Coming at a time when the cinematic ghost story was making something of a comeback (The Sixth Sense, The Others…), this especially personal project for del Toro stands out by its setting of the Spanish Civil War.  At an orphanage/school for children of Republican fighters, the boys are haunted by a figure they simply call “he who sighs”; but should they fear him, or is he a warning of a far more urgent danger?  This film performs an impressive balancing act, of telling a war story, a coming of age story, and of course a ghost story all in one, and pulling them all off extremely well.  It’s worth noting that setting a Spanish production during the Civil War was a very bold move, as it’s a time period that Spain is still extremely uneasy about discussing.  Emotional, brave and with perhaps the best looking on-screen ghost ever, this is the one that really got people paying attention!

Blade II
The first Blade movie was quite a success and it’s debatably the title that got the ball rolling on comic books movies that lead to … well, where blockbusters are today.  Bringing del Toro in for the sequel was a damn good move, as this film is not just better than its predecessor but easily the best film of the franchise. Half-vampire Blade (Wesley Snipes) is recruited by the vampires to stop a new breed, the reaper strain, that threatens to consume human and vampire alike; and to do so, he must team up with a squad especially trained to hunt him down.  This film, while being an extension of an existing franchise, does still give del Toro plenty of material to bring in his own signature touches.  Of especial note are the creature and gore effects that are not only creative and achieved well but the look of the “Reapers” seems to have directly influenced his own vampire novel The Strain (Which is highly recommended too).  Not only a damn good vampire and comic book movie but also proof that del Toro could handle action as well as scares.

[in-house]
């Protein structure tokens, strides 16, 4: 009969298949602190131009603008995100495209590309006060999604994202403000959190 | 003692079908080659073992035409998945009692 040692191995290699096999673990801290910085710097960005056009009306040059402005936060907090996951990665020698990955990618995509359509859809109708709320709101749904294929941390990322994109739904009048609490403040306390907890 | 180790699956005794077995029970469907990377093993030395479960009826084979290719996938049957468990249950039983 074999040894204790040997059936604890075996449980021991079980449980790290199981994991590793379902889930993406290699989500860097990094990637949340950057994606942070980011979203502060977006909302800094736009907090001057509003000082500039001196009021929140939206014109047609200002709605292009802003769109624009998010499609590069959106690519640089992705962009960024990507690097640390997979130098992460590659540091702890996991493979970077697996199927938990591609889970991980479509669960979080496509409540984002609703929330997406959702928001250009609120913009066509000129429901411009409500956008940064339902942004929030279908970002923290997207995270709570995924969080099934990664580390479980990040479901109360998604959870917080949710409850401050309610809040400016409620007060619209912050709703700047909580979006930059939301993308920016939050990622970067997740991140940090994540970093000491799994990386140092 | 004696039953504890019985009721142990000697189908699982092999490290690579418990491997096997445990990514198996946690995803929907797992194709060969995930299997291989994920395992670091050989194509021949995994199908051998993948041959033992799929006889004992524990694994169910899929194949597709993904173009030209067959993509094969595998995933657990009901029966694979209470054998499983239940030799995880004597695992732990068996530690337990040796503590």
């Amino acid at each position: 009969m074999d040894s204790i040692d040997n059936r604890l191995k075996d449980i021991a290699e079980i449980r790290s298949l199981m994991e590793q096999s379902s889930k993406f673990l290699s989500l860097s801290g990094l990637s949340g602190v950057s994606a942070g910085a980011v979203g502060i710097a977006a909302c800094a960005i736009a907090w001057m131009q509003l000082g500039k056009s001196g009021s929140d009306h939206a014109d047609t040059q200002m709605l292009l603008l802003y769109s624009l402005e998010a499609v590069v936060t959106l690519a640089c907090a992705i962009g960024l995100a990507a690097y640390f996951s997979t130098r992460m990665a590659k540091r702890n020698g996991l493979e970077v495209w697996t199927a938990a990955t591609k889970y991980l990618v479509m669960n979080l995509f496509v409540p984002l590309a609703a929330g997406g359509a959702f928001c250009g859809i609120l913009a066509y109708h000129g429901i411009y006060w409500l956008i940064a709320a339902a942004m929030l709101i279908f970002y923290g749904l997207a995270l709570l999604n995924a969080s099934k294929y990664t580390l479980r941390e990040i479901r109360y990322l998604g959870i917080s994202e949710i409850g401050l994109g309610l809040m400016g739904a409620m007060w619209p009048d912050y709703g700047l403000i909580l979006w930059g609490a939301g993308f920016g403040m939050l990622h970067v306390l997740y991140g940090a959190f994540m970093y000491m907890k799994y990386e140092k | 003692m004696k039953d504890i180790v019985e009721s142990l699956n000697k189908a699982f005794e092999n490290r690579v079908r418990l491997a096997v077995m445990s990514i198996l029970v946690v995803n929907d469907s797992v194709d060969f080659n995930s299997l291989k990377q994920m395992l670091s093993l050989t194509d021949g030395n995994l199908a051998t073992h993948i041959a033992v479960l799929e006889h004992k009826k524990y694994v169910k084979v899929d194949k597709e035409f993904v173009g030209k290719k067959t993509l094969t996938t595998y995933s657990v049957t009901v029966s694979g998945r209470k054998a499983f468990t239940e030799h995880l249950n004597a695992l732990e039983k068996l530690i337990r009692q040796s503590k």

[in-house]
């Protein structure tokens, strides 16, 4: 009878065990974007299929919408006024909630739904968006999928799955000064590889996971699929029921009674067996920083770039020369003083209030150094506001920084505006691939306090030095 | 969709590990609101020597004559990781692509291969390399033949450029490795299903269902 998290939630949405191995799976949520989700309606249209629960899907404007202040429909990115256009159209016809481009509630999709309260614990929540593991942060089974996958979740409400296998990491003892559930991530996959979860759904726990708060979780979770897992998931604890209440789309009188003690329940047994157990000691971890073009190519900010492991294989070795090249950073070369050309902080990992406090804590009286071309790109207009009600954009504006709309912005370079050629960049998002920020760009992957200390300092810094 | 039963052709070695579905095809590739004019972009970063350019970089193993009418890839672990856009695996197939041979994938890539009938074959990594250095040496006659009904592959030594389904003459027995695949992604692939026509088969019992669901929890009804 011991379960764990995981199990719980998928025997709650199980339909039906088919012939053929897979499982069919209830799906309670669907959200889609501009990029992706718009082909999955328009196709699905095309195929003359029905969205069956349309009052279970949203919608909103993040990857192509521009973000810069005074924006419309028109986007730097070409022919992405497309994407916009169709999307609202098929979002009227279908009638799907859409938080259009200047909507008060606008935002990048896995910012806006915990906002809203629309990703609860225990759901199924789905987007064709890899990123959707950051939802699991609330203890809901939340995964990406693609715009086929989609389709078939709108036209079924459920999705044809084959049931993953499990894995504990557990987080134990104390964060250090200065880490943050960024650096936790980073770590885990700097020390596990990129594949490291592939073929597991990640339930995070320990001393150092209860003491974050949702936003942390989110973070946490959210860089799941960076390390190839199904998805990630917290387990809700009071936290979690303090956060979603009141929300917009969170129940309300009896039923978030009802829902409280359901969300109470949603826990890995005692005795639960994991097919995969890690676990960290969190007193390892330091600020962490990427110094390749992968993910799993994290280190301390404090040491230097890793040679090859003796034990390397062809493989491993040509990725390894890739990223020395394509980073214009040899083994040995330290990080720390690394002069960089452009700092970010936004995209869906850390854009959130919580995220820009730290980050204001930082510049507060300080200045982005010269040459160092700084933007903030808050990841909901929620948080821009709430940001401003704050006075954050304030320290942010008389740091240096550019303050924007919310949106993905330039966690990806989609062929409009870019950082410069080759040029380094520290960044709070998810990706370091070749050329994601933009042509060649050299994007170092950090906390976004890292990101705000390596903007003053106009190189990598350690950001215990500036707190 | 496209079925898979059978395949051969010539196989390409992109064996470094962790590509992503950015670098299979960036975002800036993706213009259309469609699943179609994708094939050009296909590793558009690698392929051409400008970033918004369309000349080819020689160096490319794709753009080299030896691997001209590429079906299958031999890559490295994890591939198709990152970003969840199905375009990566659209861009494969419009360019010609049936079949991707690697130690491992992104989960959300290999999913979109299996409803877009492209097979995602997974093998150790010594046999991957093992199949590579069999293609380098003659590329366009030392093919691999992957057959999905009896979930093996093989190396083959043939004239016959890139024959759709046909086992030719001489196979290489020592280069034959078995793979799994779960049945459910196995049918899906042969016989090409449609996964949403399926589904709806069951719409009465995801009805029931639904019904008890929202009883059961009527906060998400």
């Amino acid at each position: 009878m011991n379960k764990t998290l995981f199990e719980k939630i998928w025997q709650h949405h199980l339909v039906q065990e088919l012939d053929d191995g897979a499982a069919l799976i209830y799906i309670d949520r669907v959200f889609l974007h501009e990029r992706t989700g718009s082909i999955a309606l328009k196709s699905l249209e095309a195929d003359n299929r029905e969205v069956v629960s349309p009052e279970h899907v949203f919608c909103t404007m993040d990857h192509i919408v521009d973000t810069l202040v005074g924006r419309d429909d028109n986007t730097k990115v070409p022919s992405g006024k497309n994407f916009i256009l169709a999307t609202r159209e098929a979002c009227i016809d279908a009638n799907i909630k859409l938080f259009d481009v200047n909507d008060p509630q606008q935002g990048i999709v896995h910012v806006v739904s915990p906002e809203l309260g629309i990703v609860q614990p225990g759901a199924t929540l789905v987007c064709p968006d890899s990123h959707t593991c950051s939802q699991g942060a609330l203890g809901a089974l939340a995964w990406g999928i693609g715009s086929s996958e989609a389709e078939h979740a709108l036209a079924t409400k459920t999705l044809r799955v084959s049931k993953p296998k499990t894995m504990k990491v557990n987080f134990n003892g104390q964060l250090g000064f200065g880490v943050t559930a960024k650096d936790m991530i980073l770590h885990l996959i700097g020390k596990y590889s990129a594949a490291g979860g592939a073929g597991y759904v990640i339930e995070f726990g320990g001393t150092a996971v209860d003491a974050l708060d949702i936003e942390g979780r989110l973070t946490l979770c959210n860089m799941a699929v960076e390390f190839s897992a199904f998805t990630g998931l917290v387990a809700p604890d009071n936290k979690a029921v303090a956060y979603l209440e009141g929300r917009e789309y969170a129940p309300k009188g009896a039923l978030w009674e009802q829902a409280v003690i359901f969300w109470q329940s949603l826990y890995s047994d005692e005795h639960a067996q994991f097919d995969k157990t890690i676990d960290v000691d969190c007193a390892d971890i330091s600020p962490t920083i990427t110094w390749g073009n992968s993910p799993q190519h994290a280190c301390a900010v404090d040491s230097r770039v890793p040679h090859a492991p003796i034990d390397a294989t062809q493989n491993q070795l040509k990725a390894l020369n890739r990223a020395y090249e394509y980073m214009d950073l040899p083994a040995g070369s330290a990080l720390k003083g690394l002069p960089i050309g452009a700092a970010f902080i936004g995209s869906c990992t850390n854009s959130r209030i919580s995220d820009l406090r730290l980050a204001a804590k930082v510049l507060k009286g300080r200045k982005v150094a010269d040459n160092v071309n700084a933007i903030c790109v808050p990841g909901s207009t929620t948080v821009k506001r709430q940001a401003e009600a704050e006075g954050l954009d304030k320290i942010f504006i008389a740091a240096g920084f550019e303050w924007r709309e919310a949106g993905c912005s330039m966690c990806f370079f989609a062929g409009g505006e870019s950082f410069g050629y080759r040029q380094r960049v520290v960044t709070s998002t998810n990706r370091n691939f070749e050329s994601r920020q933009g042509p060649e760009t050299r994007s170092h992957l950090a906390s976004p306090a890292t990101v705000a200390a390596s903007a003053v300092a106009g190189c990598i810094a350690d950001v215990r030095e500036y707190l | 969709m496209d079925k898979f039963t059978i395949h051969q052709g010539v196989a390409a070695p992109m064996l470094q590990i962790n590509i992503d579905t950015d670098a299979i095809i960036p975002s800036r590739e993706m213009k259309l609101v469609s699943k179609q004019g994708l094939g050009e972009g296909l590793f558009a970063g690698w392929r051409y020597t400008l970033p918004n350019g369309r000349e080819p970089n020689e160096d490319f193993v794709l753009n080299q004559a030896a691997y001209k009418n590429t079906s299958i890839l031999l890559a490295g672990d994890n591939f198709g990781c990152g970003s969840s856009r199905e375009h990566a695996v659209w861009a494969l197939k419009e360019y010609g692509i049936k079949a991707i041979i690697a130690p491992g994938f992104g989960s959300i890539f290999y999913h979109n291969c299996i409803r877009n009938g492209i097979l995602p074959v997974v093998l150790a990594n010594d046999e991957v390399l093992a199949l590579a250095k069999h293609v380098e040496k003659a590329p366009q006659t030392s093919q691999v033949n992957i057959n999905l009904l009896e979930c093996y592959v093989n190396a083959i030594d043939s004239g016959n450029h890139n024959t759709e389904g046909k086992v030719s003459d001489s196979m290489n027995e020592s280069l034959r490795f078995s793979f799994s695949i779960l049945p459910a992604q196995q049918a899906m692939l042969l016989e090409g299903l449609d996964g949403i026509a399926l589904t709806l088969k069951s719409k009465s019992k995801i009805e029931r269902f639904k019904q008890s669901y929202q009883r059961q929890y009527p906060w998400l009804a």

Del Toro – a big comics fan – championed this adaptation of the Dark Horse Comic by Mike Mignola as a dream project long before the production was given the green light.  The titular character (Ron Perlman) is a demon summoned during WWII who’s now an investigator for the Bureau for Paranormal Research and Defence (BPRD). In his latest case, hunting down a “hound of resurrection”, Hellboy begins to discover why he was bought to Earth in the first place.  This is a thrill ride of an adventure with a lot of heart that does a good job of capturing the joy of the comic.  With its mix of superhero fare, Indiana Jones style globetrotting (complete with Nazis) and sights straight out of HP Lovecraft, this is bit of a muddle, but the strength of Perlman’s lead is more than enough to keep you interested.  While comic book movies are dominated by DC and Marvel superheroes, here’s a rare case of a indie hero done right.  Also, the DVD has a whole load of classic weird cartoons on it.